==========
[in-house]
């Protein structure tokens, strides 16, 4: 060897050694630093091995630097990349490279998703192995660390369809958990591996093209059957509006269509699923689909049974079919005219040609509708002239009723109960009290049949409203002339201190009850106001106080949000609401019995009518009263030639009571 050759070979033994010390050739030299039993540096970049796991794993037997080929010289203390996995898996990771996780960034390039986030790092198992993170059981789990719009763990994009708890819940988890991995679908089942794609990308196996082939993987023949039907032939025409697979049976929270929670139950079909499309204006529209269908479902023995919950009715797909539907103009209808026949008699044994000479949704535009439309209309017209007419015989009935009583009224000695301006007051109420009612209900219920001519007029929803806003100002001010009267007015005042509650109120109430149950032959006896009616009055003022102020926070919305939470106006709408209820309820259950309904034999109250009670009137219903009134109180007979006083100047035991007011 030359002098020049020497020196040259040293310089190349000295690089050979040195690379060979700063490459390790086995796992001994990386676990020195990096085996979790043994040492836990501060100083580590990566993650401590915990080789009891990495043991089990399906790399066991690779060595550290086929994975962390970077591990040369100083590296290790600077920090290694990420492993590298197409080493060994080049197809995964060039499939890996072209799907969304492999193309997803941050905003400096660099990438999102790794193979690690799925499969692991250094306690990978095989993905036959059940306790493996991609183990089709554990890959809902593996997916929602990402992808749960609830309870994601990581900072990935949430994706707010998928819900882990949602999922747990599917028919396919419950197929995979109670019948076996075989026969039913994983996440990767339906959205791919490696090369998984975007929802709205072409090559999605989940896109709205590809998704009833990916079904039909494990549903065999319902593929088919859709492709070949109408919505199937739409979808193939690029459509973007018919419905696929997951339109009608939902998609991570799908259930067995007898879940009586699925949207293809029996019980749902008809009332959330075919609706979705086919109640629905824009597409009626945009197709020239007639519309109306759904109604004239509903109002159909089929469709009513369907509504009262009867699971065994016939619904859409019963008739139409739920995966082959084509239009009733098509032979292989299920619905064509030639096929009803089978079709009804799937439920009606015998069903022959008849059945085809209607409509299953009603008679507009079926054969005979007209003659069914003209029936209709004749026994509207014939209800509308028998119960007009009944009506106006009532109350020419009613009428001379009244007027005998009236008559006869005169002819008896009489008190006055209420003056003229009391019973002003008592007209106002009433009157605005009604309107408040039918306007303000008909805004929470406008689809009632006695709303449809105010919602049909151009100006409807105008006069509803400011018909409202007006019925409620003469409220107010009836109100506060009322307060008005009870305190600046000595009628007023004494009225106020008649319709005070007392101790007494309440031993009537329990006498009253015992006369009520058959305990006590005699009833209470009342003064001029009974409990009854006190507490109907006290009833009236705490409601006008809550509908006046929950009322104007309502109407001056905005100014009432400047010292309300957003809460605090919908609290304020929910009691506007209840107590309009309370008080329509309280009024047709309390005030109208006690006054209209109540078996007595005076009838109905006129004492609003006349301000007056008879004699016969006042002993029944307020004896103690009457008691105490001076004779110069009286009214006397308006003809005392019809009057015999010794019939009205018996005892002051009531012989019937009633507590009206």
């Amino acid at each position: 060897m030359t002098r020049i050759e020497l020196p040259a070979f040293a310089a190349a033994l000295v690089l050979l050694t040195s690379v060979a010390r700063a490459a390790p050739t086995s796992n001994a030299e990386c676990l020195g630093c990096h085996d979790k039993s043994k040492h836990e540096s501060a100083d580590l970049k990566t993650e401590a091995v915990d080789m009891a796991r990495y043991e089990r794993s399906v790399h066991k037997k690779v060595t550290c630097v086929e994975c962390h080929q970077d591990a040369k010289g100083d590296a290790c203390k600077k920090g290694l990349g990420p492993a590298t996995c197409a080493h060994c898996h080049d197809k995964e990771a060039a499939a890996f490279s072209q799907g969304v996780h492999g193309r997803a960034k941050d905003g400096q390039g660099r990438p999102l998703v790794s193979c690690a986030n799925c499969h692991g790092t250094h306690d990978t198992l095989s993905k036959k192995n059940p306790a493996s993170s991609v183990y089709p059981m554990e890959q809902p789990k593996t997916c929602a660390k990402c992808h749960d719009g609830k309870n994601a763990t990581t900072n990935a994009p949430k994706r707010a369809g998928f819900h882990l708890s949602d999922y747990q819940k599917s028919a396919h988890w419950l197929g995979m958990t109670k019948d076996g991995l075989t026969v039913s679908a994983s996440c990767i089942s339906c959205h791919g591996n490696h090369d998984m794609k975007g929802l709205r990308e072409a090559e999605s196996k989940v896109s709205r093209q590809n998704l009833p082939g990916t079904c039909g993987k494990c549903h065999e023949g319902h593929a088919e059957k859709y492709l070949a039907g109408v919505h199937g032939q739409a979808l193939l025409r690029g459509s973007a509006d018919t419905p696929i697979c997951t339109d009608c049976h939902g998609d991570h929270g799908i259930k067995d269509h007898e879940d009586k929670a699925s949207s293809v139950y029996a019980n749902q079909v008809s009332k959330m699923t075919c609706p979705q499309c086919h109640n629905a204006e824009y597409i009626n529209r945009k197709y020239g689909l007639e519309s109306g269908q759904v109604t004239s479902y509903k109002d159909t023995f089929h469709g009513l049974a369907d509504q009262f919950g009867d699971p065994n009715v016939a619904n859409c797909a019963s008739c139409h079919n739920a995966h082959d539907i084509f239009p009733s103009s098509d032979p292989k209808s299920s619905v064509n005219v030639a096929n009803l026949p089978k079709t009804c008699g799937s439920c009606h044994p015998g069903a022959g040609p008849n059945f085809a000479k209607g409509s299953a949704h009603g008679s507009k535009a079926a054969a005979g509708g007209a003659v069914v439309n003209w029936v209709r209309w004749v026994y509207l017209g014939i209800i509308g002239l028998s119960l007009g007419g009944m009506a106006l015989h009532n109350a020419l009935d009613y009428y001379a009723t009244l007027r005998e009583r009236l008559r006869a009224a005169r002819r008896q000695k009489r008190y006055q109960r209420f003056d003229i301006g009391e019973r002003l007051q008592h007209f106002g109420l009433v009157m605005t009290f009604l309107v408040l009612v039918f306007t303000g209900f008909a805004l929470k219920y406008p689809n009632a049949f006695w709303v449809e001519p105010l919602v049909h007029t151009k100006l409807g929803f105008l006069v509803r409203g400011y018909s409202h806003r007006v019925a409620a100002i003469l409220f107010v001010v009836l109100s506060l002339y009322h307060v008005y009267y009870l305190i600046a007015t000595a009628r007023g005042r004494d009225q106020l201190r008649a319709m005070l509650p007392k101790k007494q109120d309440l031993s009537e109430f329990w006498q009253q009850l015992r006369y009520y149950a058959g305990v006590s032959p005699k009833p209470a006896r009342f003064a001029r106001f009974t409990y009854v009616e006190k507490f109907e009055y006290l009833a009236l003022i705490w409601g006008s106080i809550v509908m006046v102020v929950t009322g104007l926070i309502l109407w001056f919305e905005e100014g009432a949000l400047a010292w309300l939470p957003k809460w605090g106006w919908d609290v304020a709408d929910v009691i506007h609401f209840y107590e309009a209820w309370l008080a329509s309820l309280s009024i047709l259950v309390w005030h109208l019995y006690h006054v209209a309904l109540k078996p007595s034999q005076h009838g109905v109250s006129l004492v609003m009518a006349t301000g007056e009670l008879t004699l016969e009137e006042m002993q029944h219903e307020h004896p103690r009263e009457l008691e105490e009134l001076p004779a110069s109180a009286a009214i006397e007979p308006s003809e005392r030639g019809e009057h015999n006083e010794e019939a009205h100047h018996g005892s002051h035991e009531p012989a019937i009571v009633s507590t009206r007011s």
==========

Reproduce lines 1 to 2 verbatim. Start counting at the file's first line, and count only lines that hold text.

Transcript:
[in-house]
């Protein structure tokens, strides 16, 4: 060897050694630093091995630097990349490279998703192995660390369809958990591996093209059957509006269509699923689909049974079919005219040609509708002239009723109960009290049949409203002339201190009850106001106080949000609401019995009518009263030639009571 050759070979033994010390050739030299039993540096970049796991794993037997080929010289203390996995898996990771996780960034390039986030790092198992993170059981789990719009763990994009708890819940988890991995679908089942794609990308196996082939993987023949039907032939025409697979049976929270929670139950079909499309204006529209269908479902023995919950009715797909539907103009209808026949008699044994000479949704535009439309209309017209007419015989009935009583009224000695301006007051109420009612209900219920001519007029929803806003100002001010009267007015005042509650109120109430149950032959006896009616009055003022102020926070919305939470106006709408209820309820259950309904034999109250009670009137219903009134109180007979006083100047035991007011 030359002098020049020497020196040259040293310089190349000295690089050979040195690379060979700063490459390790086995796992001994990386676990020195990096085996979790043994040492836990501060100083580590990566993650401590915990080789009891990495043991089990399906790399066991690779060595550290086929994975962390970077591990040369100083590296290790600077920090290694990420492993590298197409080493060994080049197809995964060039499939890996072209799907969304492999193309997803941050905003400096660099990438999102790794193979690690799925499969692991250094306690990978095989993905036959059940306790493996991609183990089709554990890959809902593996997916929602990402992808749960609830309870994601990581900072990935949430994706707010998928819900882990949602999922747990599917028919396919419950197929995979109670019948076996075989026969039913994983996440990767339906959205791919490696090369998984975007929802709205072409090559999605989940896109709205590809998704009833990916079904039909494990549903065999319902593929088919859709492709070949109408919505199937739409979808193939690029459509973007018919419905696929997951339109009608939902998609991570799908259930067995007898879940009586699925949207293809029996019980749902008809009332959330075919609706979705086919109640629905824009597409009626945009197709020239007639519309109306759904109604004239509903109002159909089929469709009513369907509504009262009867699971065994016939619904859409019963008739139409739920995966082959084509239009009733098509032979292989299920619905064509030639096929009803089978079709009804799937439920009606015998069903022959008849059945085809209607409509299953009603008679507009079926054969005979007209003659069914003209029936209709004749026994509207014939209800509308028998119960007009009944009506106006009532109350020419009613009428001379009244007027005998009236008559006869005169002819008896009489008190006055209420003056003229009391019973002003008592007209106002009433009157605005009604309107408040039918306007303000008909805004929470406008689809009632006695709303449809105010919602049909151009100006409807105008006069509803400011018909409202007006019925409620003469409220107010009836109100506060009322307060008005009870305190600046000595009628007023004494009225106020008649319709005070007392101790007494309440031993009537329990006498009253015992006369009520058959305990006590005699009833209470009342003064001029009974409990009854006190507490109907006290009833009236705490409601006008809550509908006046929950009322104007309502109407001056905005100014009432400047010292309300957003809460605090919908609290304020929910009691506007209840107590309009309370008080329509309280009024047709309390005030109208006690006054209209109540078996007595005076009838109905006129004492609003006349301000007056008879004699016969006042002993029944307020004896103690009457008691105490001076004779110069009286009214006397308006003809005392019809009057015999010794019939009205018996005892002051009531012989019937009633507590009206």